July 29, 2009 - New York Times
Anglican Sees ‘Two-Track’ Church
By ALAN COWELL
PARIS — The Most Rev. Rowan Williams, the archbishop of Canterbury, said profound differences among the world’s 77 million Anglicans over gay clergy and same-sex unions could divide their church into a “two-track model” yielding “two styles of being Anglican.”
The formula could avert a formal breach between liberals and conservatives but bring new strains in the relationship between the global Anglican Communion and American Episcopalians who resolved this month to open the door to ordaining openly gay bishops and to start the process of developing rites for same-sex marriages.
Archbishop Williams insisted that the issue should not be debated “in apocalyptic terms of schism and excommunication but plainly as what they are — two styles of being Anglican.”
In a lengthy message published Monday on his Web site, the archbishop offered a detailed and nuanced response to events at the Episcopal convention in Anaheim, Calif., this month when gay-rights advocates in the United States chalked up major victories over conservatives on sexual issues. The Episcopal Church is the official branch of the Anglican Communion in the United States.
The developments were seen by liberals and conservatives as likely turning points in the history of the divided Episcopal Church, reflecting the profound rifts over sexual issues within Anglicanism — the world’s third largest network of Christian churches after the Roman Catholic and Orthodox Churches. The differences have crystallized around the Episcopal Church’s consent in 2003 to the consecration of the church’s first openly gay bishop, V. Gene Robinson of New Hampshire.
The Episcopalians had agreed to a moratorium on the election of gay bishops, but it was lifted at the convention in Anaheim.
The archbishop of Canterbury is the spiritual head of the Anglican Communion, which is composed of 38 provinces worldwide. The Episcopal Church claims about 2.3 million members.
In his message, Archbishop Williams repeated his view that “a blessing for a same-sex union cannot have the authority” of the full Anglican Communion, any more than a blessing for a heterosexual couple living outside marriage would have.
That, in turn, means that as long as the broader church “as a whole does not bless same-sex unions, a person living in such a union cannot without serious incongruity have a representative function in a Church whose public teaching is at odds with their lifestyle.”
The issues have confronted the archbishop with deep divisions not simply between liberals and conservatives in the United States but also across the broader church with its many followers in Africa, Britain and elsewhere. Four conservative dioceses in the United States and many individual Episcopal churches have broken away from the national denomination to forge alliances with conservative Anglican groups such as the Anglican Church of Nigeria.
Archbishop Williams said: “There is at least the possibility of a twofold ecclesial reality in view in the middle distance: that is, a ‘covenanted’ Anglican global body, fully sharing certain aspects of a vision of how the Church should be and behave, able to take part as a body in ecumenical and interfaith dialogue; and, related to this body, but in less formal ways with fewer formal expectations, there may be associated local churches in various kinds of mutual partnership and solidarity with one another and with ‘covenanted’ provinces.”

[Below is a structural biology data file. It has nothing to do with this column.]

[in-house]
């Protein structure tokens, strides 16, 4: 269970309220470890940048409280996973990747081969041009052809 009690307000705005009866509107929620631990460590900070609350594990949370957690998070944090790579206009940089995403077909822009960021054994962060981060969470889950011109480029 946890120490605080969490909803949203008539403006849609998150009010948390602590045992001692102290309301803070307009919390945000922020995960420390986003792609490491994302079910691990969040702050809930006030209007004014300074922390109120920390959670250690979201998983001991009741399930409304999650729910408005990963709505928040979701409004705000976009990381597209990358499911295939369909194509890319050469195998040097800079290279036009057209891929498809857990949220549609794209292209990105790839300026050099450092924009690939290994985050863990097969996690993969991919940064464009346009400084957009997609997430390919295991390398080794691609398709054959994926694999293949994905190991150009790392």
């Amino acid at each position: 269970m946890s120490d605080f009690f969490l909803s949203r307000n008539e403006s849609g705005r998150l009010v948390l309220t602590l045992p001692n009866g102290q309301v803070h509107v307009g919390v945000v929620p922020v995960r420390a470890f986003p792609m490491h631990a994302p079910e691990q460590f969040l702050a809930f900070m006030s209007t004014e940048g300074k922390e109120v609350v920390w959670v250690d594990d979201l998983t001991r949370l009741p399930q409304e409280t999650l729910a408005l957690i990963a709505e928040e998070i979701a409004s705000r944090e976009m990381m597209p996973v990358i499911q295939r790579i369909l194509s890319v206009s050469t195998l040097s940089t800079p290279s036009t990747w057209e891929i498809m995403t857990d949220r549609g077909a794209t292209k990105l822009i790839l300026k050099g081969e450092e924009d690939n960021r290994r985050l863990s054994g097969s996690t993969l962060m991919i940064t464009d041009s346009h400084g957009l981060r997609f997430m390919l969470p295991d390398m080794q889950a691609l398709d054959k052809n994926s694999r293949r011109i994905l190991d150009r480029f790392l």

The archbishop has promoted the idea of covenant — described by some analysts as a kind of good-behavior guide for churches — to overcome the rift.
“This has been called a ‘two-tier’ model, or, more disparagingly, a first- and second-class structure,” the archbishop’s message said. “But perhaps we are faced with the possibility rather of a ‘two-track’ model, two ways of witnessing to the Anglican heritage, one of which had decided that local autonomy had to be the prevailing value and so had in good faith declined a covenantal structure.”
The message continued: “It helps to be clear about these possible futures, however much we think them less than ideal, and to speak about them not in apocalyptic terms of schism and excommunication but plainly as what they are — two styles of being Anglican, whose mutual relation will certainly need working out but which would not exclude cooperation in mission and service of the kind now shared in the Communion.”
The archbishop’s message drew mixed responses from liberals and conservatives in the United States, The Associated Press reported. The Rev. Susan Russell, president of an Episcopal gay advocacy group, said it was disappointing that Archbishop Williams had debated the inclusion of gays and lesbians from “solely a political or rights-based” perspective rather than a theological perspective.
But, she said, “what the archbishop is really stating is the reality: that the structures that have served the Anglican Communion historically need some work. The 21st century is different than the 16th century.”
Canon Kendall Harmon, a conservative, said the archbishop’s message was “going to increase the chaos in the province of the American church and in the Anglican Communion,” The A.P. reported.